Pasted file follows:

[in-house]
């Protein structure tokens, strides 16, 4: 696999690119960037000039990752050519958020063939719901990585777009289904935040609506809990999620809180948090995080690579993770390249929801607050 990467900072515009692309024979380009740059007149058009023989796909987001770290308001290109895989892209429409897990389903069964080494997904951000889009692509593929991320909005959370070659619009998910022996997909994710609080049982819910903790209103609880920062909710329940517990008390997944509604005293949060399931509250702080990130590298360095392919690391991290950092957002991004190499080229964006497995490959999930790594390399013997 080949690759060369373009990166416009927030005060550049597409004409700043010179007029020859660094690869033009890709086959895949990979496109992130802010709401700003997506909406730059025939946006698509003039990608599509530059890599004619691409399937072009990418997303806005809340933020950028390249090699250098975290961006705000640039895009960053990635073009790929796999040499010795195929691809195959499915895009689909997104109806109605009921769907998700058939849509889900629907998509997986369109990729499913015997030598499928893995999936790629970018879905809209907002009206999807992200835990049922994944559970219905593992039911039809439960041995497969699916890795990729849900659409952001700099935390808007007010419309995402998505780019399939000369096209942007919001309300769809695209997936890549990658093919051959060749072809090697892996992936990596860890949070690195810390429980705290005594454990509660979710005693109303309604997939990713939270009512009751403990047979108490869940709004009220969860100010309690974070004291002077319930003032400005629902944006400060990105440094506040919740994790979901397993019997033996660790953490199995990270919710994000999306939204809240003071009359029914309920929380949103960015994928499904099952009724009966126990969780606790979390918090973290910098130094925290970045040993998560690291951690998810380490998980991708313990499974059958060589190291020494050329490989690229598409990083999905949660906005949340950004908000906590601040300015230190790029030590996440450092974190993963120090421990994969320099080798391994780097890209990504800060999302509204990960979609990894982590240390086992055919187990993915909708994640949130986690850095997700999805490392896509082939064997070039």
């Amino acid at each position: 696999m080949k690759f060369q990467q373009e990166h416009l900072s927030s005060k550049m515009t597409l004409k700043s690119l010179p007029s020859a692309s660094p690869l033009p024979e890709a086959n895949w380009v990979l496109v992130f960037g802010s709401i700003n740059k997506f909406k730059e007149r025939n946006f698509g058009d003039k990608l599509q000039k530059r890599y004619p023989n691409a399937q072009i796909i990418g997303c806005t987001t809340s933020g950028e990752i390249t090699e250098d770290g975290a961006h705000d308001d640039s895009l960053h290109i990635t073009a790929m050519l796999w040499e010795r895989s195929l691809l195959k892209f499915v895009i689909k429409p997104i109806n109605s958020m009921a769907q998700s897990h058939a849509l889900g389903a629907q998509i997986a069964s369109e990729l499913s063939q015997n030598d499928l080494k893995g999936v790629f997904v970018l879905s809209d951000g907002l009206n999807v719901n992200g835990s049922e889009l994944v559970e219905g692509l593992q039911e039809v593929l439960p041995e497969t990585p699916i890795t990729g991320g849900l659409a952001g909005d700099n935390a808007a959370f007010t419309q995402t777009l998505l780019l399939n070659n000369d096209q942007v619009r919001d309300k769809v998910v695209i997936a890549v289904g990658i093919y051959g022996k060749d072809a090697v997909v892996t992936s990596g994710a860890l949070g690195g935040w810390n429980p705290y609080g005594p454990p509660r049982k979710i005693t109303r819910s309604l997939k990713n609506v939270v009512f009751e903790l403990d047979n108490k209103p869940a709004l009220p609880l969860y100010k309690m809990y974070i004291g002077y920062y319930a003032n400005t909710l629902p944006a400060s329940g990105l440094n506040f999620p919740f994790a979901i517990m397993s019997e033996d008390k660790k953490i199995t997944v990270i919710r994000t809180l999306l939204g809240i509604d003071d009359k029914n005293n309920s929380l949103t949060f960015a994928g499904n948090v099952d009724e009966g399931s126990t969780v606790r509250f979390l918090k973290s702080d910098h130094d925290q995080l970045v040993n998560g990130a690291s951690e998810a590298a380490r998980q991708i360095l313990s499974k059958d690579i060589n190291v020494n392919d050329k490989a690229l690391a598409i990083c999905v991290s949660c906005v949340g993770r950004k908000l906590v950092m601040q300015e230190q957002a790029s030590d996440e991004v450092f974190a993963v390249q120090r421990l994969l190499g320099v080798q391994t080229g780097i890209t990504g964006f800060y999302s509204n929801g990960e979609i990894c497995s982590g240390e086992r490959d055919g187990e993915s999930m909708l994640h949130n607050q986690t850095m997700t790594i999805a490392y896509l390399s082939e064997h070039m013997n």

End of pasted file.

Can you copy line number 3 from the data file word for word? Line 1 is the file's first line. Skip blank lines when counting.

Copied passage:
């Amino acid at each position: 696999m080949k690759f060369q990467q373009e990166h416009l900072s927030s005060k550049m515009t597409l004409k700043s690119l010179p007029s020859a692309s660094p690869l033009p024979e890709a086959n895949w380009v990979l496109v992130f960037g802010s709401i700003n740059k997506f909406k730059e007149r025939n946006f698509g058009d003039k990608l599509q000039k530059r890599y004619p023989n691409a399937q072009i796909i990418g997303c806005t987001t809340s933020g950028e990752i390249t090699e250098d770290g975290a961006h705000d308001d640039s895009l960053h290109i990635t073009a790929m050519l796999w040499e010795r895989s195929l691809l195959k892209f499915v895009i689909k429409p997104i109806n109605s958020m009921a769907q998700s897990h058939a849509l889900g389903a629907q998509i997986a069964s369109e990729l499913s063939q015997n030598d499928l080494k893995g999936v790629f997904v970018l879905s809209d951000g907002l009206n999807v719901n992200g835990s049922e889009l994944v559970e219905g692509l593992q039911e039809v593929l439960p041995e497969t990585p699916i890795t990729g991320g849900l659409a952001g909005d700099n935390a808007a959370f007010t419309q995402t777009l998505l780019l399939n070659n000369d096209q942007v619009r919001d309300k769809v998910v695209i997936a890549v289904g990658i093919y051959g022996k060749d072809a090697v997909v892996t992936s990596g994710a860890l949070g690195g935040w810390n429980p705290y609080g005594p454990p509660r049982k979710i005693t109303r819910s309604l997939k990713n609506v939270v009512f009751e903790l403990d047979n108490k209103p869940a709004l009220p609880l969860y100010k309690m809990y974070i004291g002077y920062y319930a003032n400005t909710l629902p944006a400060s329940g990105l440094n506040f999620p919740f994790a979901i517990m397993s019997e033996d008390k660790k953490i199995t997944v990270i919710r994000t809180l999306l939204g809240i509604d003071d009359k029914n005293n309920s929380l949103t949060f960015a994928g499904n948090v099952d009724e009966g399931s126990t969780v606790r509250f979390l918090k973290s702080d910098h130094d925290q995080l970045v040993n998560g990130a690291s951690e998810a590298a380490r998980q991708i360095l313990s499974k059958d690579i060589n190291v020494n392919d050329k490989a690229l690391a598409i990083c999905v991290s949660c906005v949340g993770r950004k908000l906590v950092m601040q300015e230190q957002a790029s030590d996440e991004v450092f974190a993963v390249q120090r421990l994969l190499g320099v080798q391994t080229g780097i890209t990504g964006f800060y999302s509204n929801g990960e979609i990894c497995s982590g240390e086992r490959d055919g187990e993915s999930m909708l994640h949130n607050q986690t850095m997700t790594i999805a490392y896509l390399s082939e064997h070039m013997n």